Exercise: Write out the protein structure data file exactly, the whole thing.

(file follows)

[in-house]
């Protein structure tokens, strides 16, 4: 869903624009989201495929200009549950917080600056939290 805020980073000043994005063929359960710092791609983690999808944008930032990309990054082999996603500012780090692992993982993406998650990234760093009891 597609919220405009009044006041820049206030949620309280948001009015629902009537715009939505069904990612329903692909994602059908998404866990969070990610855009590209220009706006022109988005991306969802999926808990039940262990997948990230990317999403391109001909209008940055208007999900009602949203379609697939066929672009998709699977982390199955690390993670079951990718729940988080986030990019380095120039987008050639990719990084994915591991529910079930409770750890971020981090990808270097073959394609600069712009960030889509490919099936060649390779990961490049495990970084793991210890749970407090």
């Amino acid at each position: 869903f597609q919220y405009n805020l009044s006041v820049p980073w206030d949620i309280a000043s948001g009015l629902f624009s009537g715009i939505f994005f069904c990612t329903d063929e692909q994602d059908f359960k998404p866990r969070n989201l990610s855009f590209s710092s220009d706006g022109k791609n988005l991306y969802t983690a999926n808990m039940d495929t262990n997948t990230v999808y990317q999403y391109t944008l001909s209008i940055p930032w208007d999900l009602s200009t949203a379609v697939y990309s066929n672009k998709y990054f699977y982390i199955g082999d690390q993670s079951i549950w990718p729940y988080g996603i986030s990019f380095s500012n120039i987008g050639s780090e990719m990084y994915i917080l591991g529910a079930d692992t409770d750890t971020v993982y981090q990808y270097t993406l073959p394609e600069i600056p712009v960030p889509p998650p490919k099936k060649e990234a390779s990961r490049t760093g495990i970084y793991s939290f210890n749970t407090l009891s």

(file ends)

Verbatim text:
[in-house]
């Protein structure tokens, strides 16, 4: 869903624009989201495929200009549950917080600056939290 805020980073000043994005063929359960710092791609983690999808944008930032990309990054082999996603500012780090692992993982993406998650990234760093009891 597609919220405009009044006041820049206030949620309280948001009015629902009537715009939505069904990612329903692909994602059908998404866990969070990610855009590209220009706006022109988005991306969802999926808990039940262990997948990230990317999403391109001909209008940055208007999900009602949203379609697939066929672009998709699977982390199955690390993670079951990718729940988080986030990019380095120039987008050639990719990084994915591991529910079930409770750890971020981090990808270097073959394609600069712009960030889509490919099936060649390779990961490049495990970084793991210890749970407090």
């Amino acid at each position: 869903f597609q919220y405009n805020l009044s006041v820049p980073w206030d949620i309280a000043s948001g009015l629902f624009s009537g715009i939505f994005f069904c990612t329903d063929e692909q994602d059908f359960k998404p866990r969070n989201l990610s855009f590209s710092s220009d706006g022109k791609n988005l991306y969802t983690a999926n808990m039940d495929t262990n997948t990230v999808y990317q999403y391109t944008l001909s209008i940055p930032w208007d999900l009602s200009t949203a379609v697939y990309s066929n672009k998709y990054f699977y982390i199955g082999d690390q993670s079951i549950w990718p729940y988080g996603i986030s990019f380095s500012n120039i987008g050639s780090e990719m990084y994915i917080l591991g529910a079930d692992t409770d750890t971020v993982y981090q990808y270097t993406l073959p394609e600069i600056p712009v960030p889509p998650p490919k099936k060649e990234a390779s990961r490049t760093g495990i970084y793991s939290f210890n749970t407090l009891s």